Childless Insights

A friend from high school has moved into town to do her residency.  She and her husband recently came over for brunch, and I have to say my kids were so, so incredible.  Well-behaved, said “please” and “thank you”, cleared their dishes, answered questions.  It was astonishing for everyone involved.  Naturally, I told our guests that we were superior parents and claimed all the credit.  I don’t know what their ideas and plans are for family life and if that includes children or not, and it is no place of mine to ask.  They did say they have nicknamed our kids “Gateway Children,” though.  Ha.

I went to their housewarming party a few nights ago and admired their beautiful, toy-less apartment with lit candles, open-cabinet kitchen and wine glass shelving.  My friend’s husband, let’s call him ‘Salar’,  apologized to me for talking up our son at brunch and being so amazed at the young scientist, for not paying much attention to my daughter. I hadn’t noticed and in retrospect I thought it was probably good for both of them.  Everyone talks about how beautiful my daughter is, and my son can get shaded out I think.  Salar had a really smart older brother and apparently heard all about that all through his childhood.  He didn’t want to propagate that and I can appreciate that.

What is interesting is that we all know my son is very smart.  I don’t think he is “gifted” per se, just bright and self-directed and confident.  I don’t think we say it very often, though.  I don’t think it is harmful to tell a smart kid he is smart, or for him to hear it from someone else.  I also don’t think it is wrong to tell my daughter she is beautiful….but this is where my inner train starts to go off the rails a bit.  What happens when you do say “You’re so smart” to Child A and “You’re so pretty” to Child B?  What happens when you say it over and over?

Maybe you don’t say anything at all.  And then you find out the smart kid wants to know you think he is smart.  And the other child wants to know she is beautiful.  Also, Child A has these unbelievably gorgeous eyes and eyelashes, and Child B is incredibly smart and you don’t want to short-change either of of your gorgeous, brilliant children, and why haven’t they been discovered as Mensa Models, yet, huh? If how we speak to our children becomes their inner voice, what does confident but not overly self-assured sound like?  I’ll do my over-thinking here and hopefully it will wash out well in real life.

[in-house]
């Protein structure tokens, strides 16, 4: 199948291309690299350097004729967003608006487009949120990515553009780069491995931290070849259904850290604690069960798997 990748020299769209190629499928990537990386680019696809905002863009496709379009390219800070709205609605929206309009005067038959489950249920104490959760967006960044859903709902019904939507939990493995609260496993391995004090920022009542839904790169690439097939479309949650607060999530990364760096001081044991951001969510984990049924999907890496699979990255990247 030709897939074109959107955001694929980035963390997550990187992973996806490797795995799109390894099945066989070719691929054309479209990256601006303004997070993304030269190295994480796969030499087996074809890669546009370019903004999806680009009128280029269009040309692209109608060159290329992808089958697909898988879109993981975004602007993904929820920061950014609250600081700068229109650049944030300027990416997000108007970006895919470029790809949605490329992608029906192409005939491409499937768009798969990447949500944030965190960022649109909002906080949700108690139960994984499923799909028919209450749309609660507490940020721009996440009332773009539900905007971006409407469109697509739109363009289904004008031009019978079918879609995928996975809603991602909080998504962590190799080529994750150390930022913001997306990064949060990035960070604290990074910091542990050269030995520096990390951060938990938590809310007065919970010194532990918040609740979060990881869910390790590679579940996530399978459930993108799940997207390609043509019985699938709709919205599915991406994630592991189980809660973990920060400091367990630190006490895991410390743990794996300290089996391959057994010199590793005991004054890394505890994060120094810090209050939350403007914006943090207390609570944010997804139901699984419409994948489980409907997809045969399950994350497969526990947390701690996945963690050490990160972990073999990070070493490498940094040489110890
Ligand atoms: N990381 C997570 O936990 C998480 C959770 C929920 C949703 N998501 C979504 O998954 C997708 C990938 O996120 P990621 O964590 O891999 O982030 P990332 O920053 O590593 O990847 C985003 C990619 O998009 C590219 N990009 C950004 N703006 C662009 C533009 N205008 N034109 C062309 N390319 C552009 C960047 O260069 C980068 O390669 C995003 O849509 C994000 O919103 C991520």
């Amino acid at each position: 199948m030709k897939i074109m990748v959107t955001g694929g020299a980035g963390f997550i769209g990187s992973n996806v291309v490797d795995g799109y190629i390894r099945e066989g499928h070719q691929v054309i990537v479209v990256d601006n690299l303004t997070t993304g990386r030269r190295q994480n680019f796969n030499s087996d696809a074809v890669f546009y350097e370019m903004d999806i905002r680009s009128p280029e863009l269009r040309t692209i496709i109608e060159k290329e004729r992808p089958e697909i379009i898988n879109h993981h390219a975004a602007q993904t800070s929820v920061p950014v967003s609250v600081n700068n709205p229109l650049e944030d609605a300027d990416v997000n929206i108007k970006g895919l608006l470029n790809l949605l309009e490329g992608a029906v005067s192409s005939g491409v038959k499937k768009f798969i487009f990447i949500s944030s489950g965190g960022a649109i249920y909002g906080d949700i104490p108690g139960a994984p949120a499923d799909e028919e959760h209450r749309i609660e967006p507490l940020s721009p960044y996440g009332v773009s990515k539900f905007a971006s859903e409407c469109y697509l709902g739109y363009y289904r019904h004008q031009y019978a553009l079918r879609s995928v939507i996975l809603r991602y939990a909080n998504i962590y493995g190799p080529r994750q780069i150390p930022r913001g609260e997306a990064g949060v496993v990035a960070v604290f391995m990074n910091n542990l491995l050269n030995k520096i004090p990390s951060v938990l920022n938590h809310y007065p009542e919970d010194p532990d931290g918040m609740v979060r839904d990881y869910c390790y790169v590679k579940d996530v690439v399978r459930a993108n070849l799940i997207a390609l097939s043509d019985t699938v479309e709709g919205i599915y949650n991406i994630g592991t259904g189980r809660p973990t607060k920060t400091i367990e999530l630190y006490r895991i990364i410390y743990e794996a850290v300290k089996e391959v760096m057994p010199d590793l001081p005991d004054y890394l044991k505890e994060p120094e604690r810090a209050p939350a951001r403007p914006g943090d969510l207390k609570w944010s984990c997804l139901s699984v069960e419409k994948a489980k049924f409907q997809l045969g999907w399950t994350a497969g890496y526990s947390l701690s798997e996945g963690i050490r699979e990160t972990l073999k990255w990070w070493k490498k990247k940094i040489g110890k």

What are your first memories?  Mine was when I first tied my shoe by myself and my mom didn’t believe me.  Salar remembered making “pieces of garbage out of scraps of wood and two screws or something, and adults said ‘Oooo!  Look what you made.  You’re so clever.  It’s a remote, isn’t it!?!’  and you know inside that it’s just garbage.”  He also listed off a handful of injuries, like when he got hit in the back of the head with a Romper Stomper, which reminded me of the time I fell off the picnic table.

“Of course you remember that,” he said. “You don’t remember the day-to-day stuff, like that you meowed at everyone for four years instead of talking.”

I mentioned I thought my daughter did that as a sort of buffer when interacting with adults.  “Meow” is a response (as one is often demanded of her), but it doesn’t offer any information.  It is self-protection.  She was starting to talk to people, even adults in the last few months, but after her gym walk-out stunt and the follow-up to that, her meowing has come back.  I pointed out how aggressive adults got when they saw her, getting closer and louder and more ridiculous and intrusive.

Salar: “Oh, yeah.  I can see that.  Here’s this adorable little thing and all you want in that moment is their approval.  ‘Look at ME!!! I can be funny!  Please think I’m funny and great!’  Because when they smile or laugh at you, it is just the best thing in the world.

“You know what is great, is that kids probably know the game.  They’re thinking ‘Look at this idiot.  I smile at him and he acts like the circus came to town.  Wait until I show him this garbage I made out of scrap wood.  He’ll lose his mind.’

Ha!  Thanks for the perspective, Salar! I hope I haven’t misremembered this! I’ll come and sit with you and your lovely wife at your clean bar anytime!

(I think this is a ‘Romper Stomper’.  Unless we’re talking about the Russell Crowe movie.)


Leave a Reply

Fill in your details below or click an icon to log in: Logo

You are commenting using your account. Log Out /  Change )

Google+ photo

You are commenting using your Google+ account. Log Out /  Change )

Twitter picture

You are commenting using your Twitter account. Log Out /  Change )

Facebook photo

You are commenting using your Facebook account. Log Out /  Change )


Connecting to %s